Mythology books:

Quite honestly, I strongly prefer general mythology books to most of the Pagan-focused books out there; they generally do a better job of laying out different myth cycles and structures and giving a broader view. Once you have a good historical context, I think it’s easier to make sense of personal experiences with a deity, or to start exploring more nuanced or personal sources.

A few titles to check out:

  • Don’t Know Much About Mythology by Kenneth C. Davis.
    A good overview (of the field and different pantheons) that includes a fair amount of quotation from historical sources: a great starting point for getting your bearings.
  • The World of Myths (edited by Marina Warner)
    A compilation of shorter works written by respected academics from the Legendary Past series, this book gathers significant and meaty chapters on Egyptian, Greek, Roman, Celtic, and Norse mythology with lots of references and details that can help with further research.

Groups and covens:

Judy Harrow‘s Wicca Covens

The best place to start both for people wanting to join a group or coven, and for people who might be running or leading one in the not too distant future. She discusses differences in approach between Wicca and other religions, training topics, group dynamics, and all sorts of other details that give you a good idea of the complexity (good and bad!) of group work.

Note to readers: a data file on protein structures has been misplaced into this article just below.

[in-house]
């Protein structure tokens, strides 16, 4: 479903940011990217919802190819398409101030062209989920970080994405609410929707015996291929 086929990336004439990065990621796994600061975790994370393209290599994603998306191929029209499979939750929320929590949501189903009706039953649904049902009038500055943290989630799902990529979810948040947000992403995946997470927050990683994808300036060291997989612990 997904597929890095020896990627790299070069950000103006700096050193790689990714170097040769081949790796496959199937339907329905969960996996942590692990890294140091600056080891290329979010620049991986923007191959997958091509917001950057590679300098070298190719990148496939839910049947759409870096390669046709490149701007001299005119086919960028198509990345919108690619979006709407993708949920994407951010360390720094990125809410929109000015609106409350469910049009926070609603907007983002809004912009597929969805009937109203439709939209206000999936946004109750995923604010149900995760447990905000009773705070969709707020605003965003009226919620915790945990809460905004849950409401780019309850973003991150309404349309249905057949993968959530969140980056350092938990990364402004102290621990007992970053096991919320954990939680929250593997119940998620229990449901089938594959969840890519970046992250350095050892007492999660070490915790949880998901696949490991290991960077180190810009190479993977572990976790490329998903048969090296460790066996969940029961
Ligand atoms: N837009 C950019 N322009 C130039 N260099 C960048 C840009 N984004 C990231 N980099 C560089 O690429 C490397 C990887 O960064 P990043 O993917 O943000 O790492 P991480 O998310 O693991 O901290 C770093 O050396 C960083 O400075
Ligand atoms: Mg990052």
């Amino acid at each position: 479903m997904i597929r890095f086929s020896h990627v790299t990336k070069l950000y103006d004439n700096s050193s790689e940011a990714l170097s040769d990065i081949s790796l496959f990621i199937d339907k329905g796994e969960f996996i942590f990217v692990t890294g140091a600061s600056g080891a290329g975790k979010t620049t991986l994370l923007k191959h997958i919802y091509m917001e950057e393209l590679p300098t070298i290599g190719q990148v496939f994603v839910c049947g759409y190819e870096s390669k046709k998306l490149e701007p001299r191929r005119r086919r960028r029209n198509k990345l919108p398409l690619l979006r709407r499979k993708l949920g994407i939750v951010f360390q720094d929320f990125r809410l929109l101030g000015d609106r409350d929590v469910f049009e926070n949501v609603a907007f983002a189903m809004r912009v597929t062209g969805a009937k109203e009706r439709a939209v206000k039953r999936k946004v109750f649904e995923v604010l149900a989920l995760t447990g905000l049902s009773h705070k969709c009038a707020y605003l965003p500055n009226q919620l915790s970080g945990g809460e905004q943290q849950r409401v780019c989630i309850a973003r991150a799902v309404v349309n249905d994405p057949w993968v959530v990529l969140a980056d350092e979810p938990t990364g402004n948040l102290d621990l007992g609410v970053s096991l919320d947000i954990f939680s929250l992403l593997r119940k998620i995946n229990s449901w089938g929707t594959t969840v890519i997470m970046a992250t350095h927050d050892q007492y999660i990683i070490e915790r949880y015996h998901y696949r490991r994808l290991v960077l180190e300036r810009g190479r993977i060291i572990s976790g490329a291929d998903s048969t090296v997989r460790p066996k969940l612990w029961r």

Nick Farrell’s Gathering the Magic

This, from Immanion Press (you may need to order it: they’re a small press), is a great introduction to all sorts of esoteric groups. Farrell’s background is in ceremonial groups, but a lot of his comments are really applicable to coven settings as well.

Amber K’s Covencraft

Again, very detailed and practice-focused, but there’s lots of useful content here. This is, however, probably a book to read in stages and use only what makes sense for you. (I do, however, find some of the exercises and scenarios really useful to think about.)

Developing a deeper practice:

There are a few books out there about “Where to go from here?” once you’ve covered the basics. My two favorites:

Deborah Lipp‘s The Study of Witchcraft

In this, Lipp discusses a number of more ‘advanced’ topics, gives some background, and then gives some excellent further reading suggestions. It’s a great place to start diving deeper. (It also grew out of this thread on the MysticWicks message board, so you can get an idea of what types of topics get time.)

Venecia Raul‘s The Second Circle

Again, a disclaimer: I’ve known her online for quite some time (though after this book came out). I’m not quite the target audience on this (because I was working with a group, and there was an obvious progression of what I was doing already in place), but I really like the ways she addresses the questions of more advanced work and practice here – what to look for, how to get started, etc.